Per Wikipedia:  “Hepatitis B is an infectious disease caused by the hepatitis B virus (HBV) that affects the liver. It can cause both acute and chronic infections. Many people have no symptoms during the initial infection. Some develop a rapid onset of sickness with vomiting, yellowish skin, tiredness, dark urine and abdominal pain. Often these symptoms last a few weeks and rarely does the initial infection result in death. It may take 30 to 180 days for symptoms to begin. In those who get infected around the time of birth 90% develop chronic hepatitis B while less than 10% of those infected after the age of five do. Most of those with chronic disease have no symptoms; however, cirrhosis and liver cancer may eventually develop. These complications result in the death of 15 to 25% of those with chronic disease.

“The virus is transmitted by exposure to infectious blood or body fluids. Infection around the time of birth or from contact with other people’s blood during childhood is the most frequent method by which hepatitis B is acquired in areas where the disease is common. In areas where the disease is rare, intravenous drug use and sexual intercourse are the most frequent routes of infection. Other risk factors include working in healthcare, blood transfusions, dialysis, living with an infected person, travel in countries where the infection rate is high, and living in an institution. Tattooing and acupuncture led to a significant number of cases in the 1980s; however, this has become less common with improved sterility. The hepatitis B viruses cannot be spread by holding hands, sharing eating utensils, kissing, hugging, coughing, sneezing, or breastfeeding. The infection can be diagnosed 30 to 60 days after exposure. The diagnosis is usually confirmed by testing the blood for parts of the virus and for antibodies against the virus.”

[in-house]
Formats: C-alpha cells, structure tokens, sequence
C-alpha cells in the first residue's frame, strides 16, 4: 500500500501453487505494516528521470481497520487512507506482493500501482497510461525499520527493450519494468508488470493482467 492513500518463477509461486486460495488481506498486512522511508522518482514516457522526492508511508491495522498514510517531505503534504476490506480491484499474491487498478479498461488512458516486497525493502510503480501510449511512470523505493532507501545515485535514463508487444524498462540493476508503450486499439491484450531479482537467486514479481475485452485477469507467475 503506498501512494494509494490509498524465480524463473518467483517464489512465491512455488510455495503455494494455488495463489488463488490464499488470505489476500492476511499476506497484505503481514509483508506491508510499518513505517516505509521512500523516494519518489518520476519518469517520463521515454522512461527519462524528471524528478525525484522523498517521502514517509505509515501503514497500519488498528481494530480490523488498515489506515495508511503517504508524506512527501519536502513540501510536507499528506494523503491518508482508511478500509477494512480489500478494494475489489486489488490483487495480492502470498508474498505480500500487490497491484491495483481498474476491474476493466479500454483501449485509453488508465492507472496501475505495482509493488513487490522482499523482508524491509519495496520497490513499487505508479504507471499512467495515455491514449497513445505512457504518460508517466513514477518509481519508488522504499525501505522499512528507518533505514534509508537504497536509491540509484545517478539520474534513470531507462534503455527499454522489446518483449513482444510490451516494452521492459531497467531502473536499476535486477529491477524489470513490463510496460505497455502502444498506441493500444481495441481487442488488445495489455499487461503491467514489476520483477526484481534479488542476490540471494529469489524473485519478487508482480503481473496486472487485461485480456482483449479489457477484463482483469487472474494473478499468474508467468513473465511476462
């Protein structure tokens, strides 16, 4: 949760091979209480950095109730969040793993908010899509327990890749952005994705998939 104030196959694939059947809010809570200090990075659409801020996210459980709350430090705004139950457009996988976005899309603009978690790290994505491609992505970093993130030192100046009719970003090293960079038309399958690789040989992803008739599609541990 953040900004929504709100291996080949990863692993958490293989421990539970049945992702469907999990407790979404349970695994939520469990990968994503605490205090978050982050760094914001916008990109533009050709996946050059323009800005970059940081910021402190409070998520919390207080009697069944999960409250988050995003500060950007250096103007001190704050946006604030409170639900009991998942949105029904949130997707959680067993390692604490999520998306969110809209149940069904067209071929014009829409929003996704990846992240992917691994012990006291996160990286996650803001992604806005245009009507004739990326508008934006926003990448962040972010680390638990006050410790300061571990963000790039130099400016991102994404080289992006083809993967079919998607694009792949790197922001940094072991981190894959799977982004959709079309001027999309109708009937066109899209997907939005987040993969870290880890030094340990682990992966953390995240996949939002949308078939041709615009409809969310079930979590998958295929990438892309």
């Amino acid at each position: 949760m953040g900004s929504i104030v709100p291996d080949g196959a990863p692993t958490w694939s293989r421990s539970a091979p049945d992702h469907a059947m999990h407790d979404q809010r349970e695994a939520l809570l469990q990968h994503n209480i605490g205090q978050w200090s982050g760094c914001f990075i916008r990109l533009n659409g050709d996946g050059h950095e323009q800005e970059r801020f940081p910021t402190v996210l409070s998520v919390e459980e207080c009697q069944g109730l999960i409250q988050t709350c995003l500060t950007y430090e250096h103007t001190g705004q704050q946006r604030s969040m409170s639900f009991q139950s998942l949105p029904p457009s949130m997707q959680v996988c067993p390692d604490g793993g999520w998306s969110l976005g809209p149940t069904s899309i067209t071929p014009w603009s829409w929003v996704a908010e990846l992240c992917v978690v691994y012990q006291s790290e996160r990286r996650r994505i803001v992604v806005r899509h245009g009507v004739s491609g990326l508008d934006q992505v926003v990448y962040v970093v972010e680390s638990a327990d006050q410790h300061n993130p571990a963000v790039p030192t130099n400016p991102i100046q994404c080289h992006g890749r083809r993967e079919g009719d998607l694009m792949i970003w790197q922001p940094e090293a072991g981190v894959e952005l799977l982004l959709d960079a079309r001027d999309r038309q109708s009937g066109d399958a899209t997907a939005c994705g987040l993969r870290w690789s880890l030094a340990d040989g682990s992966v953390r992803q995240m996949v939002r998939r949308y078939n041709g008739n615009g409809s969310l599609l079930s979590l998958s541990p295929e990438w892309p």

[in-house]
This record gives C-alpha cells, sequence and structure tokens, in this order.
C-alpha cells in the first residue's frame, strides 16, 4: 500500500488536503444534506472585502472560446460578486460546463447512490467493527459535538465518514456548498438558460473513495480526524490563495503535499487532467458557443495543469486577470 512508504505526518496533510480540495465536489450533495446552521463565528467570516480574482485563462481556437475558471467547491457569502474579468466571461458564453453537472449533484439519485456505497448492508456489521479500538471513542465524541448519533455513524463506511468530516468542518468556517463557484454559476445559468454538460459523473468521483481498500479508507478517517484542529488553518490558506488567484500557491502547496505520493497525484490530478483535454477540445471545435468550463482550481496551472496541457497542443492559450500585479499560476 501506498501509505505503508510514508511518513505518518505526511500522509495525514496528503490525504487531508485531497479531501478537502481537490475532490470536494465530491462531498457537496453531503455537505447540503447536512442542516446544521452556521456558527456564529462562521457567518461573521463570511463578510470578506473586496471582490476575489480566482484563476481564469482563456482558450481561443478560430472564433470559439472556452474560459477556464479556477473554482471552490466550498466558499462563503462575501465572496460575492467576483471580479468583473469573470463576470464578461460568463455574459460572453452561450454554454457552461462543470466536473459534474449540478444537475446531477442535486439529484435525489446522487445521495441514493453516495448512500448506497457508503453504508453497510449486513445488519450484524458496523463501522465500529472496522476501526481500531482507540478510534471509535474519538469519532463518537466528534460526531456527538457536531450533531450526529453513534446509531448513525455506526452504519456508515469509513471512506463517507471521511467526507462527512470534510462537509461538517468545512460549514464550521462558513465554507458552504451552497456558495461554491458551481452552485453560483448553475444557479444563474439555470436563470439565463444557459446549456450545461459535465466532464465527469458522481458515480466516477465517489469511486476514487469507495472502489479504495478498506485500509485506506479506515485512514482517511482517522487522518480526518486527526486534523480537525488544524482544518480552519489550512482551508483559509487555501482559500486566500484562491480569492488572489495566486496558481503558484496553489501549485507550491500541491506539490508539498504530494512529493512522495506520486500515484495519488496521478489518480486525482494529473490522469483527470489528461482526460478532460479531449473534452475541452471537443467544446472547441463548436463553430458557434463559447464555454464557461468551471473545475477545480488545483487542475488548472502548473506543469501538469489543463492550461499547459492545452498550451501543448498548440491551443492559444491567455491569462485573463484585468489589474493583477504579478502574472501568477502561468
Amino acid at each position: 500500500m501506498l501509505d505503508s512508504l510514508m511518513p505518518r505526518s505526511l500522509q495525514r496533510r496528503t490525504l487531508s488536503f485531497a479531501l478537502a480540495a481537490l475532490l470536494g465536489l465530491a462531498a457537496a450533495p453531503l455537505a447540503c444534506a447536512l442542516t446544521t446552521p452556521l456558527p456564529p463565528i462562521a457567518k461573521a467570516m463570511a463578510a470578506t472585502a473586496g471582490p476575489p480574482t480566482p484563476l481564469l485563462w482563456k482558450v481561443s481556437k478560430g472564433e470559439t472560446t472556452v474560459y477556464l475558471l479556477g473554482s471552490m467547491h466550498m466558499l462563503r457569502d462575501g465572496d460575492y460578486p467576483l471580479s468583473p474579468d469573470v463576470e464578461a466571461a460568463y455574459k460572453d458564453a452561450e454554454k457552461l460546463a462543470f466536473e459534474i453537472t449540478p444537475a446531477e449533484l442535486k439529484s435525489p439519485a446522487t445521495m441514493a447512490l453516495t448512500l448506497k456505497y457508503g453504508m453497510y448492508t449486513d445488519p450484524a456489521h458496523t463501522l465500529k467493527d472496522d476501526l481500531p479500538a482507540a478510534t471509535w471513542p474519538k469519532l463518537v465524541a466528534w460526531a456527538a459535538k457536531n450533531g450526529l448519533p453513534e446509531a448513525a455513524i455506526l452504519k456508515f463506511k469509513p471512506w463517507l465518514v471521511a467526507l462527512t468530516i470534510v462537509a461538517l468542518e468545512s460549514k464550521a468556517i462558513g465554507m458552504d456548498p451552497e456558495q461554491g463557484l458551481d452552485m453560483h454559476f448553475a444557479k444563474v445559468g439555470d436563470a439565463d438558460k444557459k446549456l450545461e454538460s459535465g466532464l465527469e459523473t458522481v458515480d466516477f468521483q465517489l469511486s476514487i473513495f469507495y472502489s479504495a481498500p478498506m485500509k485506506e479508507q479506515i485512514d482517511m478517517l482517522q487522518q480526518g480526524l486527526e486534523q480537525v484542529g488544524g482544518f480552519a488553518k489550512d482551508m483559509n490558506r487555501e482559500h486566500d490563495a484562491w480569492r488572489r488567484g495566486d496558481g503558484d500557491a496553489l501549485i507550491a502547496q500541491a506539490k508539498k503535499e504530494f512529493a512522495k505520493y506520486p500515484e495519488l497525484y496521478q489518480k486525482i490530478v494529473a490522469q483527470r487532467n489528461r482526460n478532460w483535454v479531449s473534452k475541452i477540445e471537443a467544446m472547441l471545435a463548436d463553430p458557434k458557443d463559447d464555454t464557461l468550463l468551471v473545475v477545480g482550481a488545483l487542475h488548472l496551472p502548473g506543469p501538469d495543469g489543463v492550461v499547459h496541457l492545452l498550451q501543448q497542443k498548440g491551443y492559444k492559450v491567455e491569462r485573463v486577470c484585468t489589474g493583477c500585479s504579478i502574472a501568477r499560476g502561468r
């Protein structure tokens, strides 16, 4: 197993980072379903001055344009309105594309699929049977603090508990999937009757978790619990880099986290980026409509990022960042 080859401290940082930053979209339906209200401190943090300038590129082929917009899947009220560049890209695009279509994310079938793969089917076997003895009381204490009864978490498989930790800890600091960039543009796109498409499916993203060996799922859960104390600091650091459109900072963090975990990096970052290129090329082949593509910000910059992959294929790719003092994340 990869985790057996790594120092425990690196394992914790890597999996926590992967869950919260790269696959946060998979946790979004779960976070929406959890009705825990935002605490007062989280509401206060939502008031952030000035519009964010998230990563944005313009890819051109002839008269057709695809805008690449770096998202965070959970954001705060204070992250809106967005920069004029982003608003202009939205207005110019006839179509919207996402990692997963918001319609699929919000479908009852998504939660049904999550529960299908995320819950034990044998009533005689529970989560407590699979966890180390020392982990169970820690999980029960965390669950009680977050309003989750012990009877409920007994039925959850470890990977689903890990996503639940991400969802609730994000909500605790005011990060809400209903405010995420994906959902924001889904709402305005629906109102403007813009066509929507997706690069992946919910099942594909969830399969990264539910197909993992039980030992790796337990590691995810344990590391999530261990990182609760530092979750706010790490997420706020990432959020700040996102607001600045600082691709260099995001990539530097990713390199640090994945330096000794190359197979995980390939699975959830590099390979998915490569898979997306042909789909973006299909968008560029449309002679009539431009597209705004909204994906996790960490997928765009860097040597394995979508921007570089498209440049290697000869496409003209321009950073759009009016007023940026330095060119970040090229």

“The hepatitis B viruses cannot be spread by holding hands, sharing eating utensils, kissing, hugging, coughing, sneezing, or breastfeeding.”

According to the CDC, hepatitis B has an annual incidence rate of approximately 3218 cases in the US as of 2016.  The primary transmission vectors in the US are through childbirth with an infected mother, sexual intercourse, intravenous drug use, and unsanitary tattoo methods.  In infants and children, it is almost impossible for them to be exposed through any vector other than their infected mother during childbirth.

Vaccine Statistics

When debating informed consent, it is important that people calculate the risk versus the reward for all options.  Here are some facts, according to VAERS and the CDC.